Looking back, the simplicity of what I did was the
boldness of a very young artist seeing no barriers
between herself "and a living legend, a central
figure in American art: Georgia O'Keeffe." Think of
my naivete going to a veteran artist and asking for
her help to launch new work. The openness and
directness of my untutored approach so astonished
O'Keeffe that she took me under her wing and I became
a protege of sorts. If there had been fifty people
who took the same approach she would have stopped
them long ago, but no one else was direct enough to
say to O'Keeffe, "I understand what you're doing
because I understand what I'm doing." That's the
whole point in explaining how our relationship took
its shape. If you stop to think about it, that's
When I first met O'Keeffe in 1968 I was learning to
survive. I brought my artworks to show her --unsure if she'd buy them --
why would O'Keeffe purchase a young artist's work? But she did, indeed, pay
$2,000 for my early fiberglass form, Obsidian, 1967. [see her first letter, dated July 3, 1968,
two views of Obsidian].
The fact is that she made this decision and no on can gainsay her motives.
But --why might she have done this? A couple of things that come to mind:
She was being generous and was helping me, so that I wouldn't lose sight of
my work, or become discouraged in pursuing the unfolding growth of my work;
She found a kinship with my work and thought it was honest and direct and
wanted to own it; a typical reaction of people who value beauty, who are in
the world of beauty and constantly exposed to it.
But the fact is that whatever were her own personal, private reasons this
established artist, brilliant in her career and a pioneer in women's art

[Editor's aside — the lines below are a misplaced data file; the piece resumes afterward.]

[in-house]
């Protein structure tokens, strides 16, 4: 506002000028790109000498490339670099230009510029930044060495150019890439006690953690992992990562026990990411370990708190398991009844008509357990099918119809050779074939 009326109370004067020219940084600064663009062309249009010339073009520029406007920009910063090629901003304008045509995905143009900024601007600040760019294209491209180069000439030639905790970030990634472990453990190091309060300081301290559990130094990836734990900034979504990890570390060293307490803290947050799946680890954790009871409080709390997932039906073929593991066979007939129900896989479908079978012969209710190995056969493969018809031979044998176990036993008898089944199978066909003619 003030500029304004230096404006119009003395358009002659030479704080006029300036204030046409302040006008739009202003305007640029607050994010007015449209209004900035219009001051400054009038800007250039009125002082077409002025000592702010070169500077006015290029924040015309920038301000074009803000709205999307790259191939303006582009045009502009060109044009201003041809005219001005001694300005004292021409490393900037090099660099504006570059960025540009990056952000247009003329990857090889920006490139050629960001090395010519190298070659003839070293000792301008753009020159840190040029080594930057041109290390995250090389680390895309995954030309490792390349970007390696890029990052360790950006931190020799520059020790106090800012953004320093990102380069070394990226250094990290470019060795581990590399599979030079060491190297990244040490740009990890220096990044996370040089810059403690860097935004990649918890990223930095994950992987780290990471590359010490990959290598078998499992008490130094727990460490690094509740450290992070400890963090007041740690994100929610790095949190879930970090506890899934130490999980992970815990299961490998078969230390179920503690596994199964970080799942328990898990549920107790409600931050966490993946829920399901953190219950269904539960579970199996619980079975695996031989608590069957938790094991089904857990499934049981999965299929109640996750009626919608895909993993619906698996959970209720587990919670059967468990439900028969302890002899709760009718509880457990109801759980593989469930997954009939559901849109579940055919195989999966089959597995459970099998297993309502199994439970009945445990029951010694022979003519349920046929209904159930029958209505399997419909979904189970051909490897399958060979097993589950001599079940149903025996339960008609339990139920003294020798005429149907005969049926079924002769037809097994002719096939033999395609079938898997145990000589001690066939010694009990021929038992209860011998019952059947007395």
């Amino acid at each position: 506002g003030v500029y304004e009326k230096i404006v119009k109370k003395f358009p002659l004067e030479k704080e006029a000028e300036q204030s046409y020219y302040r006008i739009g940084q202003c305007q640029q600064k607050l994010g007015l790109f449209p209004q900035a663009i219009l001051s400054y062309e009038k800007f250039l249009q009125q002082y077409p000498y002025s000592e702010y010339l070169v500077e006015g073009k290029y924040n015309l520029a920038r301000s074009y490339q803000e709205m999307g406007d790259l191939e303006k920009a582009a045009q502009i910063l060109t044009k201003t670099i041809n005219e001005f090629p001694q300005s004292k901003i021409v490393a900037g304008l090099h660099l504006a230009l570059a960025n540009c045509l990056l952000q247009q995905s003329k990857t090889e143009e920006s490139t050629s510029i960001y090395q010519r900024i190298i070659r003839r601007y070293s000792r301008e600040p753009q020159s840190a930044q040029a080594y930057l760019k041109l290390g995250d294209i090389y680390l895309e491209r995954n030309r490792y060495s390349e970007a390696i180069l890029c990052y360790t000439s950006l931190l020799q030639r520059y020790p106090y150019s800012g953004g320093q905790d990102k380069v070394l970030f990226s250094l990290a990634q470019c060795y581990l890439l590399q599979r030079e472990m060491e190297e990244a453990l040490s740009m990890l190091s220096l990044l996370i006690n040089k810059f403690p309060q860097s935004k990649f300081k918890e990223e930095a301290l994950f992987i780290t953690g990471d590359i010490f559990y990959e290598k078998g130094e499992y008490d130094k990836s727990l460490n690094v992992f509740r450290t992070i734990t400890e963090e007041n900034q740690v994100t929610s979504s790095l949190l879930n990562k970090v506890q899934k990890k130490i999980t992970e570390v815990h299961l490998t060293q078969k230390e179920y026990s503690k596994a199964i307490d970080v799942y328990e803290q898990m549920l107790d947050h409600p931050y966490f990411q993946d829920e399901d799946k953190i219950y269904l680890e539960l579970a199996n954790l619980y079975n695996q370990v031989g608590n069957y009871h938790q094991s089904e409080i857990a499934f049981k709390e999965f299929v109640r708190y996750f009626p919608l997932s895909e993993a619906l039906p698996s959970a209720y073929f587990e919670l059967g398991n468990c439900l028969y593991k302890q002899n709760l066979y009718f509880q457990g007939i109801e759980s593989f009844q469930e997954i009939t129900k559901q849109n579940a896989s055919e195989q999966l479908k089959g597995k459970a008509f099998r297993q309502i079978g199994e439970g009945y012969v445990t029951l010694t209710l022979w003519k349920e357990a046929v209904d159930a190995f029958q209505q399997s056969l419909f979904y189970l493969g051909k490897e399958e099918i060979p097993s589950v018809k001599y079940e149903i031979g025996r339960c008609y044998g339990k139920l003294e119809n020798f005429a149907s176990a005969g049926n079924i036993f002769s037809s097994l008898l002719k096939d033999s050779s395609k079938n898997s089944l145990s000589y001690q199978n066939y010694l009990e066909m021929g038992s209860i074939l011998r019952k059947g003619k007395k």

selected me and purchased my art work. I have thought of all the possible
reasons or whys that she may have done it, and then developed what that
inspiration gave to me, to be able to continue my Art. What's important is
how that purchase developed our relationship for the future years. . .
Further, is this story also a small part of her myth? Perhaps, yes. But,
weren't my ideas relevant to her issues when we talked about Art? How did
I help her? How did we help each other? What do you suppose sustained our
eight year relationship? We were two artists drawn together by a strong love
of working as artists, she often the listener and not infrequently a mentor.
I was an open book, fresh out of graduate school -- did Picasso go to
Let's say from her standpoint perhaps the interest in the relationship and
what continued the exchange of ideas suspended over a long distance in
letters between visits was something else.
Here is what I believe were the reasons underpinning her relationship to me,
in viewing the range of reasons O'Keeffe might have had. I draw an inference
that my art was supported when Georgia O'Keeffe was gradually realizing:
1) that because of her failing eyesight, she needed some help interpreting
the visual world and in transforming her experience into finished works of
Or, let's consider another version: I reminded her of herself in earlier
days as an idealistic, committed young woman artist. I thought that this
might be the answer when she showed me a picture of herself and, it suddenly
brought her back to a remembrance of her younger years when her work was not
yet recognized. It was at a time when she had to scramble for any support
in order to rise upward and to avoid being rebuffed by people that didn't
understand her Art. She told me that.
2) my abstractions from raw materials and how I transformed them into
layered shell formations were something new. However, the concept of form
was far more attuned and essential to our conversations;